Is it so strange that the same principle should apply to Canadian music? Since the phrase “national identity” has been so overused as to become political rhetoric, and almost all the achievements that defined us to the rest of the world have been irrelevant for decades, it is only natural that music would, as usual, serve as the primary medium for creating an authentic sense of community. But when did our famously atrocious climate become the common denominator for Canadian-ness? In 1963, Ian and Sylvia Tyson recorded “Four Strong Winds,” now the unofficial anthem of Canadian heartbreak. It drew together the wistful winds and biting winters of the prairies, and somehow this made it a classic worth being voted the greatest Canadian song of all time on CBC’s series 50 Tracks: The Canadian Version. Clearly there is more to the Canadian cold and snow than just parkas, shovelling, and muffled expletives.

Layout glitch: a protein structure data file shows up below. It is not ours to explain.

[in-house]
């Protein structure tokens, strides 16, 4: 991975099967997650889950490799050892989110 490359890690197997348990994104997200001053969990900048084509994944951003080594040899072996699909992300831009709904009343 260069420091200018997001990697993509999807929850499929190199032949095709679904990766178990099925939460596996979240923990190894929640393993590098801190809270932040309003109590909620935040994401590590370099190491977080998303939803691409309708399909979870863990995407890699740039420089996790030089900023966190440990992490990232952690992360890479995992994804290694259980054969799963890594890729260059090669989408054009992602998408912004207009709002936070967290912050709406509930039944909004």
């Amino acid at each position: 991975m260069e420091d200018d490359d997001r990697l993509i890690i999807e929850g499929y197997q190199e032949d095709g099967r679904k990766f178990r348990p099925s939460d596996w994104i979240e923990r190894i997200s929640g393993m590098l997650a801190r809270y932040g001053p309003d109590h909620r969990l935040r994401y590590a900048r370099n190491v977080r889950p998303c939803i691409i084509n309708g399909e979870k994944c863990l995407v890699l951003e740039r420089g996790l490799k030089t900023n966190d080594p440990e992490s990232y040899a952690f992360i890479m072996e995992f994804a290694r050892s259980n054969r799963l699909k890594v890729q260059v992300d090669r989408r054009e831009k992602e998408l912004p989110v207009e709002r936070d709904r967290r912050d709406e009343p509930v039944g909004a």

More recently, John K. Samson (of Winnipeg heroes the Weakerthans) has championed a brand of gritty regionalism that focuses on celebrating the stumbling, unbeautiful face of his hometown and the poetry that he finds there. The undercurrent of this creative ethic is – you guessed it – the Manitoba climate, which appears in much of Samson’s evocative storytelling. In the curling player in “Tournament of Hearts,” the tormented bus driver in “Civil Twilight,” the many grumpy Winnipeggers in “One Great City!”, Samson sees and draws out what the French call jolie-laide, or “beautiful-ugly,” which is used to describe something with a character that, although not beautiful, is somehow so vivid and compelling that you can’t help looking at it.